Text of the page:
IDEAS home Printed from
   My bibliography  Save this article

Source of income effects for demand decisions and taxable consumption


  • Richard Hawkins
  • Sally Wallace


The relationship between sources of income and demand decisions by the household is examined here with an eye toward the ramifications on consumption tax bases. Income sources may be important when households attach psychic and transaction costs to individual purchases or when sources are assigned via a mental accounting process. In either case, general and specific sales tax bases may be affected by changes in income composition. Empirical results indicate two important findings. First, tax exemptions can introduce significant income source effects for a general consumption tax base. Second, the importance of differential tax rates for gasoline and food-at-home strongly depends on the mix of labour, capital, retirement and non-retirement transfer pay.

Suggested Citation

  • Richard Hawkins & Sally Wallace, 2006. "Source of income effects for demand decisions and taxable consumption," Applied Economics, Taylor & Francis Journals, vol. 38(20), pages 2371-2379.
  • Handle: RePEc:taf:applec:v:38:y:2006:i:20:p:2371-2379
    DOI: 10.1080/00036840500427528

    Download full text from publisher

    File URL:
    Download Restriction: Access to full text is restricted to subscribers.

    As the access to this document is restricted, you may want to search for a different version of it.

    References listed on IDEAS

    1. Bruno Heyndels, 2001. "Asymmetries in the flypaper effect: empirical evidence for the Flemish municipalities," Applied Economics, Taylor & Francis Journals, vol. 33(10), pages 1329-1334.
    2. Hawkins, Richard R., 2002. "Popular Substitution Effects: Excess Burden Estimates for General Sales Taxes," National Tax Journal, National Tax Association, vol. 55(4), pages 755-770, December.
    3. Aled ab Iorwerth & John Whalley, 2002. "Efficiency considerations and the exemption of food from sales and value added taxes," Canadian Journal of Economics, Canadian Economics Association, vol. 35(1), pages 166-182, February.
    4. Barrow, Lisa & McGranahan, Leslie, 2000. "The Effects of the Earned Income Credit on the Seasonality of Household Expenditures," National Tax Journal, National Tax Association, vol. 53(4), pages 1211-1244, December.
    5. Daniel R. Mullins & Sally Wallace, 1996. "Changing Demographics and State Fiscal Outlook: the Case of Sales Taxes," Public Finance Review, , vol. 24(2), pages 237-262, April.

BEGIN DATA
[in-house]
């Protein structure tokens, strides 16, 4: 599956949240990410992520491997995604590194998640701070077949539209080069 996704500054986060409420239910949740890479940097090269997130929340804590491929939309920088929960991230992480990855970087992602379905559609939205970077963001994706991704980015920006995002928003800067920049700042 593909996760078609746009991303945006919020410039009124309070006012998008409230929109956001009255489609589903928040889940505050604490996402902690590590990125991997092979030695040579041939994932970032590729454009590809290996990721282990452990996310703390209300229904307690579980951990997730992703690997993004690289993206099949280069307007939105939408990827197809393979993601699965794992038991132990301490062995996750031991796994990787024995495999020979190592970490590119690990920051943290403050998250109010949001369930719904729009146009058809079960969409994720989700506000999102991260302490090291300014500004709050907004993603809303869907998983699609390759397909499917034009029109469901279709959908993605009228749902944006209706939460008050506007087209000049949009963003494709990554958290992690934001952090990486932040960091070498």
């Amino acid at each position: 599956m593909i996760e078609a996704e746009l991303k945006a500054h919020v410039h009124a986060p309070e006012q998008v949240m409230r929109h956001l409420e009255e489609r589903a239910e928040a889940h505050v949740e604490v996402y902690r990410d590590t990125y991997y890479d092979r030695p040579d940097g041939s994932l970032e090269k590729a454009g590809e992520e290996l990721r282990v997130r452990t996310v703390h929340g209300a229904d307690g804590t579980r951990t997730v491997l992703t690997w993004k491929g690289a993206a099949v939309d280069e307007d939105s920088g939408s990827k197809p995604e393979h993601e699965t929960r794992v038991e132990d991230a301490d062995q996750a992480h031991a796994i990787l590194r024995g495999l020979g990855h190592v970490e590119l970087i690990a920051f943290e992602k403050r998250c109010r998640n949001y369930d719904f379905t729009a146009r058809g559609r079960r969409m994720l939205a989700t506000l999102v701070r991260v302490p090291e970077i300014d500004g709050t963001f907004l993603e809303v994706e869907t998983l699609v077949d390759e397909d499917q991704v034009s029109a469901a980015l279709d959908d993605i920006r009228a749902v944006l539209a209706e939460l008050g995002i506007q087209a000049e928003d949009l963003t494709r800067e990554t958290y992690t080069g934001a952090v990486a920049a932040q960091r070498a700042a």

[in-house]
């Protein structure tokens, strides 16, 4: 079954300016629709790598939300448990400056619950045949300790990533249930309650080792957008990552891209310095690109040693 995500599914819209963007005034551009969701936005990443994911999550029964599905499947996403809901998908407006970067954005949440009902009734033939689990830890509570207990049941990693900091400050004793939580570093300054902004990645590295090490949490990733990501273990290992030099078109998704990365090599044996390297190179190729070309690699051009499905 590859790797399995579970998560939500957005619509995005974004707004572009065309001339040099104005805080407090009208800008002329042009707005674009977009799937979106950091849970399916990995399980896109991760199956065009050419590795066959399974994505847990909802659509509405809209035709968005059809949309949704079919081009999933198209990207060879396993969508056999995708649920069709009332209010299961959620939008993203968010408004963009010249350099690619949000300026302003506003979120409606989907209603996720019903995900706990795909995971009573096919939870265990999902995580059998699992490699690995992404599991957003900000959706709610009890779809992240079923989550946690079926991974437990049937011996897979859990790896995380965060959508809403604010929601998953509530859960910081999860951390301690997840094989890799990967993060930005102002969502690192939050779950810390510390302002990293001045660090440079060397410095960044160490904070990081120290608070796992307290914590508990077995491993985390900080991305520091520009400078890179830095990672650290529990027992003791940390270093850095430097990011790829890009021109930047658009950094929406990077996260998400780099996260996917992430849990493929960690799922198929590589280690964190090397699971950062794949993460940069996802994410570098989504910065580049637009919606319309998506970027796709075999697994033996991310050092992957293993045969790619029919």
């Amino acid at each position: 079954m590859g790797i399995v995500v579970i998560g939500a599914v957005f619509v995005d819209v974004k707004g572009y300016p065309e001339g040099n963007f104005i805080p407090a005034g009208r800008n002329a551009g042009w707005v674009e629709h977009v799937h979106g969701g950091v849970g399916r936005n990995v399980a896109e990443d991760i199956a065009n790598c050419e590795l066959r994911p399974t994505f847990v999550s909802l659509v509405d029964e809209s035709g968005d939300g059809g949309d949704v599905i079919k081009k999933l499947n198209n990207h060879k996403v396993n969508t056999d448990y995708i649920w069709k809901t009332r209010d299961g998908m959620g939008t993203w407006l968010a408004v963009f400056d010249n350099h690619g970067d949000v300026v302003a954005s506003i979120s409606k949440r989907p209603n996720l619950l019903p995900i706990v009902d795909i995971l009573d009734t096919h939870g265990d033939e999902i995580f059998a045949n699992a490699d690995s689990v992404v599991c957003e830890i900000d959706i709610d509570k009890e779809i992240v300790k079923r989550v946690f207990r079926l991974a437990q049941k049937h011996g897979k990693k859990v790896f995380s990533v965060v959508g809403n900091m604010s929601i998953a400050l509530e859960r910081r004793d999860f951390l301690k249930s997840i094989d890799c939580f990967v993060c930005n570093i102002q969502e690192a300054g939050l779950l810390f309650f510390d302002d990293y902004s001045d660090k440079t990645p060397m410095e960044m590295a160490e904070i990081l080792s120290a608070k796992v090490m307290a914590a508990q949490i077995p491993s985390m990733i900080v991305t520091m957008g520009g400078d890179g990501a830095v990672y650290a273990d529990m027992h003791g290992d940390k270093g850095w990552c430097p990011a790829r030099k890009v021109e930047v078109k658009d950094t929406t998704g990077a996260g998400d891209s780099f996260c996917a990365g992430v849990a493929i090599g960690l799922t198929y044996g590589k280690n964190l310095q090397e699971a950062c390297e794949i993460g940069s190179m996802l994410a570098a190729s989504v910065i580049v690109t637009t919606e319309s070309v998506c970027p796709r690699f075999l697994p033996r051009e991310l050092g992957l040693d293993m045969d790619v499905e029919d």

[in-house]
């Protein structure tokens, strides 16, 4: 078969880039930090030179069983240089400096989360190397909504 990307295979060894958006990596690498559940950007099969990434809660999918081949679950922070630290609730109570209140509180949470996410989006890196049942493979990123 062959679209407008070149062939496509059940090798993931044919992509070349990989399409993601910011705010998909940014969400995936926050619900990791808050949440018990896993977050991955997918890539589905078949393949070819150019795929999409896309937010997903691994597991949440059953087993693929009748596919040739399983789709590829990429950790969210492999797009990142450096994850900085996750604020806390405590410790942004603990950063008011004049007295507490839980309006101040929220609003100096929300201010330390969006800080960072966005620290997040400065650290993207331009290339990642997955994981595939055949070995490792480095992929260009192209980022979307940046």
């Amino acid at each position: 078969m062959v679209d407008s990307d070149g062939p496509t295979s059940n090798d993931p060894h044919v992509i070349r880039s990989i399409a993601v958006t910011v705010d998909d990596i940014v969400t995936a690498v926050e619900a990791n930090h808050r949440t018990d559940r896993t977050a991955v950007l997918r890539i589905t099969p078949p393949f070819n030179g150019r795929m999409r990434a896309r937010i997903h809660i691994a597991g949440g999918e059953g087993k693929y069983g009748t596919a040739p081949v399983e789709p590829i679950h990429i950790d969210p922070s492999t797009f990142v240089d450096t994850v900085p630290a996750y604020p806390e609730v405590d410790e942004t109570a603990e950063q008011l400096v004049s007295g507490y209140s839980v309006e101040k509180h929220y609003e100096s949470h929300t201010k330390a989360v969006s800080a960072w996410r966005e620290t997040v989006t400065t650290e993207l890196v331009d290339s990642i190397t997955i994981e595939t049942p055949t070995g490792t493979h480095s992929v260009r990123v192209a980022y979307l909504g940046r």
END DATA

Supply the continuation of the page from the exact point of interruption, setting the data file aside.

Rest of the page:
6. Matthew D. Shapiro & Joel Slemrod, 2003. "Consumer Response to Tax Rebates," American Economic Review, American Economic Association, vol. 93(1), pages 381-396, March.
    7. Barrow, Lisa & McGranahan, Leslie, 2000. "The Effects of the Earned Income Credit on the Seasonality of Household Expenditures," National Tax Journal, National Tax Association, vol. 53(n. 4), pages 1211-44, December.
    Full references (including those not matched with items on IDEAS)


    Citations are extracted by the CitEc Project, subscribe to its RSS feed for this item.

    Cited by:

    1. Andrew V. Stephenson & Amanda Wilsker, 2016. "Consumption Effects of Foreign Remittances in Jamaica," International Advances in Economic Research, Springer;International Atlantic Economic Society, vol. 22(3), pages 309-320, August.

    More about this item


    Access and download statistics


    All material on this site has been provided by the respective publishers and authors. You can help correct errors and omissions. When requesting a correction, please mention this item's handle: RePEc:taf:applec:v:38:y:2006:i:20:p:2371-2379. See general information about how to correct material in RePEc.

    For technical questions regarding this item, or to correct its authors, title, abstract, bibliographic or download information, contact: (Chris Longhurst). General contact details of provider: .

    If you have authored this item and are not yet registered with RePEc, we encourage you to do it here. This allows to link your profile to this item. It also allows you to accept potential citations to this item that we are uncertain about.

    If CitEc recognized a reference but did not link an item in RePEc to it, you can help with this form .

    If you know of missing items citing this one, you can help us creating those links by adding the relevant references in the same way as above, for each refering item. If you are a registered author of this item, you may also want to check the "citations" tab in your RePEc Author Service profile, as there may be some citations waiting for confirmation.

    Please note that corrections may take a couple of weeks to filter through the various RePEc services.

    IDEAS is a RePEc service hosted by the Research Division of the Federal Reserve Bank of St. Louis . RePEc uses bibliographic data supplied by the respective publishers.